UK pledges new support to the Global Fund to fight AIDS, TB and Malaria

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The UK government has over the weekend pledged further support to the Global Fund to fight AIDS, Tuberculosis and Malaria to help save millions of lives around the world.
Since 2002, The Global Fund has helped save more than 27 million lives and reduced deaths from these three killer infectious diseases by more than a third in the countries which it invests in.

The UK’s new three-year funding pledge will help: provide life-saving antiretroviral therapy to more than 3.3 million people with HIV;provide TB treatment and care for 2.3 million people
The funding will also provide 120,000 people with treatment for multidrug-resistant TB;distribute 92 million mosquito nets to protect children and families from malaria; and strengthen health systems and promote global health security.

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International Development Secretary, Rory Stewart said: “We’re deeply proud of our efforts with the Global Fund to fight AIDS, Tuberculosis and Malaria, but far too many people still die from these diseases.“We’re going to continue to invest in controlling and ultimately ending these diseases, and we will be making sure other countries contribute generously.
“These diseases cross borders. Therefore, our support is something that helps the poorest people in the world, but is also something that keeps us safe here at home.”
British expertise is at the heart of global efforts to tackle AIDS, TB and malaria.

The new pledge will average £467 million a year.
On 28th June 2019 Rory Stewart visited ViiV Healthcare in Hertfordshire – a UK business at the heart of tackling one of these diseases.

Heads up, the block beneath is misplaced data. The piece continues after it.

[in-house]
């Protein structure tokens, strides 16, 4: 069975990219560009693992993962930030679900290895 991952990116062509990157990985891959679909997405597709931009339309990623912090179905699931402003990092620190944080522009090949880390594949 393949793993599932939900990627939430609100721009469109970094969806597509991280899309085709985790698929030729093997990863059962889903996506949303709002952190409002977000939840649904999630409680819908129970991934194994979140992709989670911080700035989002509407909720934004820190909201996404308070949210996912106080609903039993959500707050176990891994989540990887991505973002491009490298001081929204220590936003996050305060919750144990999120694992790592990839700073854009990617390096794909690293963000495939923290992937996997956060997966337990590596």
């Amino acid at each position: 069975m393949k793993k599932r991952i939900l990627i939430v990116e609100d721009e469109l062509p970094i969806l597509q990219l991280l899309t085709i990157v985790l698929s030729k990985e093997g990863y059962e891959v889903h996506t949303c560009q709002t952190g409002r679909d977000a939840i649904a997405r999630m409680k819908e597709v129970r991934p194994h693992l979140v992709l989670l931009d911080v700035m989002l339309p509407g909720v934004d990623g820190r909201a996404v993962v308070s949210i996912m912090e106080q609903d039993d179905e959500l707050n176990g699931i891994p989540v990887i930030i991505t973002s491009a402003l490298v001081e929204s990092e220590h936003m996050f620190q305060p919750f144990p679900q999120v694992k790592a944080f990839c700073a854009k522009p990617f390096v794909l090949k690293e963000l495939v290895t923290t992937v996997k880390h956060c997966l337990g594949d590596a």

ViiV Healthcare has developed a new antiretroviral drug to treat HIV and is voluntarily licencing it. This means the Global Fund can negotiate lower prices and supply the drug in large volumes to developing countries, improving the lives of children and adults living with HIV.

April this year, ViiV Healthcare announced that the US Food and Drug Administration (FDA) approved Dovato, a complete, once-daily, single-tablet regimen of dolutegravir (DTG) 50 mg and lamivudine (3TC) 300 mg for the treatment of HIV-1 infection in adults with no antiretroviral (ARV) treatment history and with no known resistance to either DTG or 3TC. Dovato, a two-drug regimen (2DR), reduces exposure to the number of ARVs from the start of treatment, while still maintaining the efficacy and high barrier to resistance of a traditional DTG-based three-drug regimen.

The UK’s investment is crucial as AIDS, tuberculosis and malaria continue to blight the lives of people and communities around the world:

Through the new pledge, the UK government will encourage stronger private sector engagement in the fight against malaria by doubling the value of up to £100 million of investment from private sector organisations.
Executive Director of the Global Fund, Peter Sands, said: The UK’s ongoing effort on global health will promote development and ensure we achieve Global Goal Three: good health and well-being for all people by 2030.

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